In Phase 1, Route 28 has been divided into one northbound lane and two southbound lanes in order to construct the new southbound lanes on the west side of the project.
The first phase of the Route 28 Improvement Project in Allegheny County began in August 2010. The project includes 1.5 mi. (2.4 km) of widening and reconstruction, drainage, concrete barrier, concrete curbs and sidewalks, wall construction, and sign structures. Utilities will be updated and/or installed, including highway lighting, signals, Intelligent Transportation System (ITS), and water line and sewer relocation.
The work is located approximately 1,300 ft. north of the 31st Street Bridge (Route 2122) intersection to approximately 2,560 ft. north of the 40th Street Bridge (Route 2124) interchange. Phase 1 is expected to wrap up in the summer of 2012.
This project at the 40th Street Bridge begins a multi-phase, multi-year effort to improve Route 28 from Chestnut Street near the Heinz Plant through the 31st Street Bridge intersection to the Millvale Interchange. The next phase of work at the 31st Street Bridge will begin in 2011 and continue through 2014.
Trumbull Corporation, part of the PJ Dick and Lindy Paving family in Pittsburgh, is heading up the $23 million project. Funding for the job is 80 percent federal and 20 percent state. Trumbull’s tasks include roadway excavation and repaving, construction of the retaining wall, and replacement of the water and sewer lines.
A handful of subcontractors are on the job as well. More Trench of Monroeville is setting the anchors for the retaining wall. Power Contracting Inc. of Pittsburgh is performing all electrical work, including lighting signals and installation of the ITS. Parking Lot Painting Company, based in Bethel Park, was hired for striping; Strongstown B&K of Strongstown will install signage, and Beth’s Barricades out of Gibsonia is in charge of traffic control.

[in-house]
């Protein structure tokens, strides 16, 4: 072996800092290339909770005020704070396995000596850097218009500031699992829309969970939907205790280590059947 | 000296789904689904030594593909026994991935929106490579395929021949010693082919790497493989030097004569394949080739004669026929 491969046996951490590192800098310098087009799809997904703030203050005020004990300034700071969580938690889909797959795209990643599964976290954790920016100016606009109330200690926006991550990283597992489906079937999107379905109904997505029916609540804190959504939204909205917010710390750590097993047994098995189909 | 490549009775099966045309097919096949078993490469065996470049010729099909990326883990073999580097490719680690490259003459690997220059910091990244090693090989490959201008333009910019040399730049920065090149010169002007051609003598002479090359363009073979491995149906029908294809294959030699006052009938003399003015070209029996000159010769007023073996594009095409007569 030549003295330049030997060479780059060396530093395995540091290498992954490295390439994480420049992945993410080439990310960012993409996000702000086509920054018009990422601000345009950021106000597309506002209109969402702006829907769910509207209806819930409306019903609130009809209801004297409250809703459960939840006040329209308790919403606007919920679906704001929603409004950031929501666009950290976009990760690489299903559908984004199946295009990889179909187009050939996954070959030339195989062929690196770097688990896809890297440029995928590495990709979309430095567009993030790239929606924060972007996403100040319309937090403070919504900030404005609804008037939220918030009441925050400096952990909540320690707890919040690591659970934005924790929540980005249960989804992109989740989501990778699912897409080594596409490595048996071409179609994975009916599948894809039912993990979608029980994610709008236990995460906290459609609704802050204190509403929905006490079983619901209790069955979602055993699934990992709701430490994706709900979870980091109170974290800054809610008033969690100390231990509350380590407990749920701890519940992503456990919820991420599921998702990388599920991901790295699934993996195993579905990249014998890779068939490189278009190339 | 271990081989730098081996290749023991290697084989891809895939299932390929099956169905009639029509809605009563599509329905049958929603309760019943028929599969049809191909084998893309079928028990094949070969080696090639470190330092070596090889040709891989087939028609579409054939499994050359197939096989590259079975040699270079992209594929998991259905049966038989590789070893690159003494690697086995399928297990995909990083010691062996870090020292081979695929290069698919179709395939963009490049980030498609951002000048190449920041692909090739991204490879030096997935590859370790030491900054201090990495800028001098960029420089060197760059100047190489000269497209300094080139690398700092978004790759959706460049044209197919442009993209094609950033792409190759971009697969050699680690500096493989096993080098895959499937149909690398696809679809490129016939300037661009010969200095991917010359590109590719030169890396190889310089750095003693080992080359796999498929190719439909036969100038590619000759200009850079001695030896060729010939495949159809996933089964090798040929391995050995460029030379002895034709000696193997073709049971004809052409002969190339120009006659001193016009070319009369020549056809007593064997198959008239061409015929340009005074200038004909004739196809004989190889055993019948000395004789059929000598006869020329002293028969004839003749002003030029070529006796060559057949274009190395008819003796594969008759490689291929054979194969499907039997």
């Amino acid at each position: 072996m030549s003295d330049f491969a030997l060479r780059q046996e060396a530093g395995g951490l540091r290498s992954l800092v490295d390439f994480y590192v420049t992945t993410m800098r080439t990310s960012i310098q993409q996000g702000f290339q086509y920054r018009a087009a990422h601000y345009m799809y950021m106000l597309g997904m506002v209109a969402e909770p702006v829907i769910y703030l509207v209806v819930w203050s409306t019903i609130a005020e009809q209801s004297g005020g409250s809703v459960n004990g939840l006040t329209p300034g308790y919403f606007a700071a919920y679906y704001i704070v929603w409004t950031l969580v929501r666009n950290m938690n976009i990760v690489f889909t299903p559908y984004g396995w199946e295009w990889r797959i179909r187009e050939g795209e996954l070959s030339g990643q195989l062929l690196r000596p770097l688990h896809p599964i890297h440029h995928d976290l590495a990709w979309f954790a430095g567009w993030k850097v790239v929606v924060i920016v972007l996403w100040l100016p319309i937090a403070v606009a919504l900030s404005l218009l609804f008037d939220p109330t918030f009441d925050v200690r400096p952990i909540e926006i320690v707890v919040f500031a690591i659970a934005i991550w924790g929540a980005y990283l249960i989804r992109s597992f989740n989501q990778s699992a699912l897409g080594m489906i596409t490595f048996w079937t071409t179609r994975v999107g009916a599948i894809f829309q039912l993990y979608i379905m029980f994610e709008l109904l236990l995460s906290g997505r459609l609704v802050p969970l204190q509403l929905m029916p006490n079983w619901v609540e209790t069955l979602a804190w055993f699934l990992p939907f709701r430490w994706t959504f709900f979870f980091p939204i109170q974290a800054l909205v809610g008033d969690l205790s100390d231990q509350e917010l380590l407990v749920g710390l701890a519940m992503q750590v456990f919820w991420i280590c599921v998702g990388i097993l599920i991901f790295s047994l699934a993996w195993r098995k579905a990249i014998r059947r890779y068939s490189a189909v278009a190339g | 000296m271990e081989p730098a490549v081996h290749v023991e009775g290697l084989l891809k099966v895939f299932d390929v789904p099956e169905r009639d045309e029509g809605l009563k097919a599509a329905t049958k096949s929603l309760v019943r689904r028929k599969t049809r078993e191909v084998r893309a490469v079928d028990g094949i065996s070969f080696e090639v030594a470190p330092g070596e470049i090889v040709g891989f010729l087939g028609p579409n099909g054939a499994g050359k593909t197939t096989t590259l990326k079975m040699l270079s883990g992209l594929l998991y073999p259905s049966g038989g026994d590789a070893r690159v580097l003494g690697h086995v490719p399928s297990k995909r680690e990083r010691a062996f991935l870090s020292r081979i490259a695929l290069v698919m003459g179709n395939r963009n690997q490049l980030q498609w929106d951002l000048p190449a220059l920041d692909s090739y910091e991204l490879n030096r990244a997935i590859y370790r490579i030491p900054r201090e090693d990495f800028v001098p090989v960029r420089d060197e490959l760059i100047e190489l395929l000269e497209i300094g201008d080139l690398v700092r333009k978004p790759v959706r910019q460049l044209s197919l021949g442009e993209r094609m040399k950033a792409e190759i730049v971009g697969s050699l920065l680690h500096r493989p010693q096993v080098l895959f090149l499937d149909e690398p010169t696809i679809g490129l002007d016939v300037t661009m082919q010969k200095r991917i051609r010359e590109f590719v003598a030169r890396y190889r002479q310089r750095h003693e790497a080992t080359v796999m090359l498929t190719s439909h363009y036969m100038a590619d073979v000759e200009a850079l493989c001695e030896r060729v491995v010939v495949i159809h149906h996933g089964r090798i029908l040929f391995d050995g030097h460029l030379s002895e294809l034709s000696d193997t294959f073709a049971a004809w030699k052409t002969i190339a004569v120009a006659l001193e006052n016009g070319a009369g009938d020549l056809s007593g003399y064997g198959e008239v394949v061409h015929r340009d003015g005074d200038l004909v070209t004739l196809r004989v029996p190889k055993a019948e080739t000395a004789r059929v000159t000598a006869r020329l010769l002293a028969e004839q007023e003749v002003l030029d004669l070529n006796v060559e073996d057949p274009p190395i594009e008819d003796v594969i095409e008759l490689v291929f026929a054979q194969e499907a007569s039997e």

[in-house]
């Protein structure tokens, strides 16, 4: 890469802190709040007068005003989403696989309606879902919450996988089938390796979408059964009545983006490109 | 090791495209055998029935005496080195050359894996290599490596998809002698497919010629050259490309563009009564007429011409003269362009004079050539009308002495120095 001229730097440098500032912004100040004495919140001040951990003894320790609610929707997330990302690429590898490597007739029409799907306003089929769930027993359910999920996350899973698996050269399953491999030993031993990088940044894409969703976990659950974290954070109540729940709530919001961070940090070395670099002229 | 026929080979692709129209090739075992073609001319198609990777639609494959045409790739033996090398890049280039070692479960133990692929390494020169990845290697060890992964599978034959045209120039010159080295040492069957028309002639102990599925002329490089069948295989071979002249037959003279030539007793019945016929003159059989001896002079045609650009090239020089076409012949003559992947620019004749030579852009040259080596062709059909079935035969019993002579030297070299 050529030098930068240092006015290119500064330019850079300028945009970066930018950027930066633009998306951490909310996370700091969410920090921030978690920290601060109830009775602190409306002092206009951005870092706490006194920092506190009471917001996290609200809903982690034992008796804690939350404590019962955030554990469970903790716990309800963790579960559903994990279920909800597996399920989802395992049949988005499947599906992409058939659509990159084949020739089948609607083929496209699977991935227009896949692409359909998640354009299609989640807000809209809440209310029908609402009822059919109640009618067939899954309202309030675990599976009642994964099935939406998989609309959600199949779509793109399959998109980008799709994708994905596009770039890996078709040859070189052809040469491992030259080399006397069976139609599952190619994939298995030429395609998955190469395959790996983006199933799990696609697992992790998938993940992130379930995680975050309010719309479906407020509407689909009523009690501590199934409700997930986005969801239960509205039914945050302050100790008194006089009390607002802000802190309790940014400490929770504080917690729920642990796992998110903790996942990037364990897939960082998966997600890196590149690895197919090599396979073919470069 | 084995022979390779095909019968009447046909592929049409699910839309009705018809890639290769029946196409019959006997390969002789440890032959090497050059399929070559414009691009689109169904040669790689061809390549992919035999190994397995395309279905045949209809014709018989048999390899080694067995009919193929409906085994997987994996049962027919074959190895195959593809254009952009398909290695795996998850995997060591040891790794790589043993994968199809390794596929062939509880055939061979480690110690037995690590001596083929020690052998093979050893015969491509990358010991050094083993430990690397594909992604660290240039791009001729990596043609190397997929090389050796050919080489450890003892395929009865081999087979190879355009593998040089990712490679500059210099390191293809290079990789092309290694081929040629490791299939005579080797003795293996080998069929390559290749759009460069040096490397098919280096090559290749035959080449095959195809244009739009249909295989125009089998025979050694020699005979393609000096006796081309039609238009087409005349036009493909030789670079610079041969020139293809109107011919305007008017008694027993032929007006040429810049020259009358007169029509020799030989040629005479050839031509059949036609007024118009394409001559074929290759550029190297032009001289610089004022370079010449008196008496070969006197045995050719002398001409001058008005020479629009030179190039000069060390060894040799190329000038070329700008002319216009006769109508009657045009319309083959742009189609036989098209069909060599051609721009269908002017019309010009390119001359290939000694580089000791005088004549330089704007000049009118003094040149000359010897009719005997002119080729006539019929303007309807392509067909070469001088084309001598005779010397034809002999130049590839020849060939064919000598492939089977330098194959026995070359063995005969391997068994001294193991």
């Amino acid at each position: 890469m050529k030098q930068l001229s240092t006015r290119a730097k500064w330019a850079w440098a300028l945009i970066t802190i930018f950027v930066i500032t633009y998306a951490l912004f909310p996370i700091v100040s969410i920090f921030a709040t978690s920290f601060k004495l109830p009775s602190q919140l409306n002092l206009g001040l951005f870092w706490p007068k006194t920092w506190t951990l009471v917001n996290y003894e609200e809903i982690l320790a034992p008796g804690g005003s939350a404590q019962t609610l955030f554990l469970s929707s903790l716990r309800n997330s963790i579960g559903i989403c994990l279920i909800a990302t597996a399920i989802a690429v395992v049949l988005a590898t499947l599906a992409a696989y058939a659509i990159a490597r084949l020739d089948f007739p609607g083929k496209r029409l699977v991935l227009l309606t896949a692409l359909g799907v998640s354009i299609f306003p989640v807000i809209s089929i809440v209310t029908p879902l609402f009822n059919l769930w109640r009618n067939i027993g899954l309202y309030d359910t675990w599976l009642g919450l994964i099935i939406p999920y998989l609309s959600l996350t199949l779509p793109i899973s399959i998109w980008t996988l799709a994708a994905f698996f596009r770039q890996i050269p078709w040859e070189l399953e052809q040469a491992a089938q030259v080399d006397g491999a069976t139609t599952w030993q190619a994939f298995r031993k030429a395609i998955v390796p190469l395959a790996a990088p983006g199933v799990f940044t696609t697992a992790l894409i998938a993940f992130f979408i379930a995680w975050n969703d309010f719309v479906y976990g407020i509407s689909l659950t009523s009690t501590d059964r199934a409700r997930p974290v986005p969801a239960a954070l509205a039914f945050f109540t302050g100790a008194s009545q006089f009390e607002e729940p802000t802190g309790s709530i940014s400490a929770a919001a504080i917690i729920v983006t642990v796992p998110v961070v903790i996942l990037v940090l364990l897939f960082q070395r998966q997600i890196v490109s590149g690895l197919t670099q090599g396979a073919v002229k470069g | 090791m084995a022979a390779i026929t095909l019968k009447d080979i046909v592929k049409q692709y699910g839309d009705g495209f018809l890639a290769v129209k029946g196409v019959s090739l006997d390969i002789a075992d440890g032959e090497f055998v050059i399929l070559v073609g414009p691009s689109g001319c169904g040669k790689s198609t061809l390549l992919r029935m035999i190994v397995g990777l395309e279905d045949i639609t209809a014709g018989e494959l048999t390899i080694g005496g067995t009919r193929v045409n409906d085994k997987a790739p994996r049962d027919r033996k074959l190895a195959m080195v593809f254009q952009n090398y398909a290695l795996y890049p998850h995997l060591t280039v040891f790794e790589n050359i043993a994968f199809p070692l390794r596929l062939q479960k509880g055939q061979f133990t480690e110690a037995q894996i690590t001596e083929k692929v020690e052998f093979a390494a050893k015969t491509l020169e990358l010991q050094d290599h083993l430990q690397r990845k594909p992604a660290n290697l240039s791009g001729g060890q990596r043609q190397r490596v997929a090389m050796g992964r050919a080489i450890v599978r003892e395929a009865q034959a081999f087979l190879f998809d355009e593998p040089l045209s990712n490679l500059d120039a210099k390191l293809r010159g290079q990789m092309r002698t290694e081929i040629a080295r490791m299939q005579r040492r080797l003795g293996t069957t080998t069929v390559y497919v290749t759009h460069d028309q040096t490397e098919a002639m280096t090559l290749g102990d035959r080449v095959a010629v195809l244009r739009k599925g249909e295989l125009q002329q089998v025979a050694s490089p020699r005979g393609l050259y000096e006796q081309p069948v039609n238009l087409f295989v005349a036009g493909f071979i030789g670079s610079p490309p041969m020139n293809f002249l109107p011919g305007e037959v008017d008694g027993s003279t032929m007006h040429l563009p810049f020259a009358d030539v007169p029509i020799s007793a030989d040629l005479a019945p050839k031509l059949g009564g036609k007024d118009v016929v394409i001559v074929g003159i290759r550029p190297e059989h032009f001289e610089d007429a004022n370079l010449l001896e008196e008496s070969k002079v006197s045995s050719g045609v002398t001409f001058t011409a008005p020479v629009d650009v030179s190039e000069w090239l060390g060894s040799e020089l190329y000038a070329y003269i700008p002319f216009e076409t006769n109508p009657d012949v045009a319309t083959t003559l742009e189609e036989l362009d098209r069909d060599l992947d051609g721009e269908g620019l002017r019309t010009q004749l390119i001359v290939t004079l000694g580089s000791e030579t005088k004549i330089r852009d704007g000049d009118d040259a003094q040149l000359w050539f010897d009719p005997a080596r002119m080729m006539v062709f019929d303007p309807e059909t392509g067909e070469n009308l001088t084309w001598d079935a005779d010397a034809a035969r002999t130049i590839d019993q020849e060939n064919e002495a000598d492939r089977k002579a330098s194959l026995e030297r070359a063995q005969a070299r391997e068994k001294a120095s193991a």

First on the agenda for Trumbull was the demolition of the former Millvale Industrial Park. At one time, the park hosted a meat-packing plant, a printing company, a woodworking shop and a fence company. After demolition, the site is being used as a waste area for a portion of the 20,000 cu. yds. (15,291 cu m) of earth removed during excavation.
The 1.5-mi. project requires 20,000 sq. yds. (16,722 sq m) of full-depth asphalt for the roadway.
The traffic on Route 28 has been shifted, reducing northbound to one lane and keeping southbound two lanes for phase one. This allows crews to construct the new southbound lanes on the west side of Route 28. Later this year, traffic will be shifted to the opposite side in order to construct the new northbound lanes.
“Traffic on Route 28 currently has to pass through traffic lights at 31st Street and 40th Street,” said John Myler, Pennsylvania Department of Transportation (PennDOT) project manager. “The new lanes will re-route traffic around the signals, making Route 28 more like an interstate.”
Route 28 traffic cameras are available for public viewing at 511pa.com to allow motorists to plan their route before traveling. An alternate route for outbound traffic is to use the 31st Street Bridge or the 16th Street Bridge to Liberty Avenue, to Butler Street through Lawrenceville, to the 40th Street Bridge or the Highland Park Bridge to bypass the work zone. PennDOT, through a separate contract, constructed improvements at key intersections on the alternate route to facilitate better traffic flow and turning movements. CEG
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